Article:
Despite some bumps in the road, there is cause for optimism for UK manufacturers looking to embrace the 4th Industrial Revolution.
This was my key takeaway during an enlightening talk from EEF’s Chief Economist Lee Hopley at this year’s Fujitsu World Tour in London.
For this blog I wanted to replay some of her points which really stuck with me.
Understanding the current context in manufacturing
In the last 18 months, manufacturing has bucked the trend for the wider UK economy. However, there are signs that this is set to change, and manufacturers selling into consumer facing sectors in particular could feel exposed.
The world is going through a period of great change, turmoil and uncertainty. Businesses are trying to assess the impact of Brexit (and decipher what Brexit will actually look like), as well as getting to grips with changes in trade policy from the United States.
In the UK, consumers have started to feel the effect of a rise of inflation, meaning they are less likely to splash the cash on major purchases. This too has sounded caution around investment.
Manufacturers have identified Brexit related risks as the main cause for concern in 2018, according to an EEF survey.
Swings in exchange rates, increases in input costs and access to skills can all have a big impact on the sector.
But the survey also revealed it’s not just about the “B-word”. High profile cyber-attacks in other industries have made manufacturers sit up and take notice, putting security on the radar.
Getting to the bottom of the UK’s productivity puzzle
Looking further forward, Lee argued that productivity is a long-term challenge which needs to be addressed in the UK.
She said the manufacturing sector is going through a lot of change. And complicating it all is the fact that a lot of people don’t understand that change.
In terms of productivity the UK was on a par with Germany in 2009, but things have gone astray in the last 10 years.
Lee suggested that the industry is the master of its own problems – meaning that it will solve its own difficulties – pointing to an EEF survey which found more innovative use of technology was desired by manufacturers.
Could the 4th Industrial Revolution offer an answer?
Embracing the 4th Industrial Revolution creates an opportunity for manufacturing to do things differently, helping it become more efficient and competitive.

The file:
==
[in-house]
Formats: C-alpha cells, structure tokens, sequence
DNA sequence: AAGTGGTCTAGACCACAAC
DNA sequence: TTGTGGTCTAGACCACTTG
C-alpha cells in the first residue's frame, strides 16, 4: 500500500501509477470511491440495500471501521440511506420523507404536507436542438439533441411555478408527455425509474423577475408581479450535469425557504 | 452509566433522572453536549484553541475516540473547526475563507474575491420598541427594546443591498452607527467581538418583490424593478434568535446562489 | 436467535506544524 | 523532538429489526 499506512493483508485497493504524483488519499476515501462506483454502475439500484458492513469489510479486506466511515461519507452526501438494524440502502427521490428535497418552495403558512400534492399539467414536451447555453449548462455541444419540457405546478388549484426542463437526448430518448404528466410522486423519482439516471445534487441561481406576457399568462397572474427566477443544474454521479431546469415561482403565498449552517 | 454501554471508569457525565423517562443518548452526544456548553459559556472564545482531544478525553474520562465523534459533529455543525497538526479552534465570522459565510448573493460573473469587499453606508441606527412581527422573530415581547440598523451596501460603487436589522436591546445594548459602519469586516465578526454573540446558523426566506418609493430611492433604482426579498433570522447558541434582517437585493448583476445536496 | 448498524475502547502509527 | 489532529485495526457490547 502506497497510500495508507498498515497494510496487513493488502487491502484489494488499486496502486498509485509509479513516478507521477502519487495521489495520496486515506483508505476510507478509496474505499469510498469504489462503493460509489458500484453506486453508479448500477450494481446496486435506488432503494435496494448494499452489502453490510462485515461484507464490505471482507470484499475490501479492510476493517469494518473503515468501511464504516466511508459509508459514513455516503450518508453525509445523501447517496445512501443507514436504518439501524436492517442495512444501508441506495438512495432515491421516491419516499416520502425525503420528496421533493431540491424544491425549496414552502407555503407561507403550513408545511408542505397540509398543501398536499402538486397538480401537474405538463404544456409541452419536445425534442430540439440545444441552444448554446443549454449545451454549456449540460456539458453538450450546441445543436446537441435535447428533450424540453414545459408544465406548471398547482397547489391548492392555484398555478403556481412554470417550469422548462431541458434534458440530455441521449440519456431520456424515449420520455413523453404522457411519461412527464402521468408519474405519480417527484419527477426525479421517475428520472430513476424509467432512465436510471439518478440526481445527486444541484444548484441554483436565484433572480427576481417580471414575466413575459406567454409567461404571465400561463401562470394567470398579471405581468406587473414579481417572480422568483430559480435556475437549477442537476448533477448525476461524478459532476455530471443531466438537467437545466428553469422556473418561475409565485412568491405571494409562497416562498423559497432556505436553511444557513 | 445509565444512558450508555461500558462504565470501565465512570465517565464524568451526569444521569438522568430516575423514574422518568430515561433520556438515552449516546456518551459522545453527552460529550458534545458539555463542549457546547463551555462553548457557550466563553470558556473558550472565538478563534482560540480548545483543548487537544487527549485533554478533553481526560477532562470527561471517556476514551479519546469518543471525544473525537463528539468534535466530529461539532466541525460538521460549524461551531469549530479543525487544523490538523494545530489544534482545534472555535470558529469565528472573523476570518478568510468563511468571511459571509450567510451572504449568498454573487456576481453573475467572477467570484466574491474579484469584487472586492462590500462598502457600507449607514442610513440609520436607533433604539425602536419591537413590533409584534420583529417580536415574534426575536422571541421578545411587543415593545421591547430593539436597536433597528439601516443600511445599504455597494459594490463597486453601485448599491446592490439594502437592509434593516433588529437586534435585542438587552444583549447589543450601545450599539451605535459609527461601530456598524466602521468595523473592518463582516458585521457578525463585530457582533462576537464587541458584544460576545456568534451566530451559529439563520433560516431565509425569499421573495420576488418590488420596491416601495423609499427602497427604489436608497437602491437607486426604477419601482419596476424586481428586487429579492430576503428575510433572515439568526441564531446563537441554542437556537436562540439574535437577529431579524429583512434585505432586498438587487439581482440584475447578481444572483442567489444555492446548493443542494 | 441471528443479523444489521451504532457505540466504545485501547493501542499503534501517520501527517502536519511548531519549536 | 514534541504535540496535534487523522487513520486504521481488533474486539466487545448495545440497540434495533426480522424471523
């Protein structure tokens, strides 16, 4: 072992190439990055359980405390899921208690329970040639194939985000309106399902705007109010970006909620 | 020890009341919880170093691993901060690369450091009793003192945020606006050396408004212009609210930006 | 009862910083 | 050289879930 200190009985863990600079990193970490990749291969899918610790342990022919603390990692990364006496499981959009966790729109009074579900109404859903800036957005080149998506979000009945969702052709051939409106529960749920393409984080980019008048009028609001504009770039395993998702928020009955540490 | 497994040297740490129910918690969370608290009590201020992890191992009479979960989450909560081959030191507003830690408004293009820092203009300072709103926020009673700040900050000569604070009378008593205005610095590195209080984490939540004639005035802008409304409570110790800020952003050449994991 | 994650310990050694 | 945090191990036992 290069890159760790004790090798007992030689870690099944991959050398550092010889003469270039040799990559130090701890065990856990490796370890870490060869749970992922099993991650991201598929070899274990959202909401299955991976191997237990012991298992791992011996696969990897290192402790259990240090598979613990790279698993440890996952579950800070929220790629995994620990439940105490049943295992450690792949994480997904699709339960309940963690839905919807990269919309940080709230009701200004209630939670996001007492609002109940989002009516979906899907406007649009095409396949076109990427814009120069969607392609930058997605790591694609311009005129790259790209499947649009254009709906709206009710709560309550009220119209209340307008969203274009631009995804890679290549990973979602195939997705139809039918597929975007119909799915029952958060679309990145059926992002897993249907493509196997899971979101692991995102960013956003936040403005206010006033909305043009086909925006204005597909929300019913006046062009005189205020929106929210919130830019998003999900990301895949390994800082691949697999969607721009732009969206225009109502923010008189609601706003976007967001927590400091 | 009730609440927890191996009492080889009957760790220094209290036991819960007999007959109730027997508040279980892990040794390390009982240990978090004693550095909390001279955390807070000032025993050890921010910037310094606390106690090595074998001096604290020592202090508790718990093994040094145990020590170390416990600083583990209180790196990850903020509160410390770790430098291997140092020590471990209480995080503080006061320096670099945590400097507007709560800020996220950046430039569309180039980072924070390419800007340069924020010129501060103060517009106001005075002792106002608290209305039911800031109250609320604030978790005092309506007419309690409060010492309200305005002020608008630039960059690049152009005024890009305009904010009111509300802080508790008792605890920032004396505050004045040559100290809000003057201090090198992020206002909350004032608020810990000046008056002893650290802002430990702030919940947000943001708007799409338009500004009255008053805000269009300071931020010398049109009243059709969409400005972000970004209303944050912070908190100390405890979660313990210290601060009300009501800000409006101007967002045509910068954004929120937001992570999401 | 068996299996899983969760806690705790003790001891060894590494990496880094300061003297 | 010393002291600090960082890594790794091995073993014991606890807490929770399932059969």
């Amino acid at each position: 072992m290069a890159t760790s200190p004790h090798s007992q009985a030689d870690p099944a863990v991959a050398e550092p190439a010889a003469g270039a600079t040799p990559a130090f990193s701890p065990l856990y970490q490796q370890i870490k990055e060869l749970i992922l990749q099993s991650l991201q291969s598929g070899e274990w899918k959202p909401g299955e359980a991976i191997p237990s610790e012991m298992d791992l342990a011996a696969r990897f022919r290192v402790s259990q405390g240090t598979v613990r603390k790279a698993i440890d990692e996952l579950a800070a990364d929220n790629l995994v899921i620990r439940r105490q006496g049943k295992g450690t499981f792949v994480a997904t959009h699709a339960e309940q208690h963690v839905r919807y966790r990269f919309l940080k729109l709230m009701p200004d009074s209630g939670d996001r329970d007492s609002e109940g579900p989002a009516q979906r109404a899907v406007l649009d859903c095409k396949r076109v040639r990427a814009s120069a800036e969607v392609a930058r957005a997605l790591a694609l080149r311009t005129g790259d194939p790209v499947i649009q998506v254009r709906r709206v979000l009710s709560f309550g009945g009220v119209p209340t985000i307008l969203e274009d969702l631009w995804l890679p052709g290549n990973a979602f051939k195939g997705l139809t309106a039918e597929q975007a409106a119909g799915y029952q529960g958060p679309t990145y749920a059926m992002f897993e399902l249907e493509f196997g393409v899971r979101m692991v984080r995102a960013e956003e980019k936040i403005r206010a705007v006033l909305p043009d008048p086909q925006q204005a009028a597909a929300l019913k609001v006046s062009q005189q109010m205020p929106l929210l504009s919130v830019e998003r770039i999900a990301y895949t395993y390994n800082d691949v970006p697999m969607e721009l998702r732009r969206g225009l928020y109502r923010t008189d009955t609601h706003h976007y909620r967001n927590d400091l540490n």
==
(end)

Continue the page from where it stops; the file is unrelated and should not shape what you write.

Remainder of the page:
“Despite uncertainties we have to keep our eyes on the prize,” said Lee.
This revolution offers up a host of innovations which could make that possible, one example of which was on show at Fujitsu World Tour.
In the demo zone, guests saw an Industry 4.0 robot running Iota Tangle, a distributed ledger which is faster and cheaper than blockchain, with the demo showing a future production line process.
The ledger creates an audit trail as a product goes through the process, unique to the item being produced. It means each item created can be tracked and any faults flagged.
If a step in the process isn’t complete, the robot can then send the item to the step it needs. This exciting proof of concept could hit the market as early as the end of the year.
Optimistic outlook if we embrace technology
Lee pointed out that digital infrastructure will be a big challenge if the UK is to fully benefit from the 4th Industrial Revolution.
Getting this right would give the country the bandwidth to process and share the huge quantities of data that the revolution will inevitably bring, as more and more devices are connected to the internet.
The talk finished on a positive note. Manufacturing “has got the smarts to get through short term bumps,” Lee said. While there is a need to solve temporary challenges, manufacturers mustn’t lose sight of the long-term future.
The UK business environment has to be more than Brexit – and should drive investment in technologies to maintain the country’s position as a leader and early adopter.
“Manufacturing always demonstrates resilience,” said Lee. “It has got to try and be optimistic in uncertain times.”
Graeme has a first degree in Computing Science and a Masters in Business Administration. He has successfully used his experience and knowledge of both business and technology to deliver IT enabled change for many organisations. Outside of work, Graeme has completed a project to build his own house and plays regularly in a band.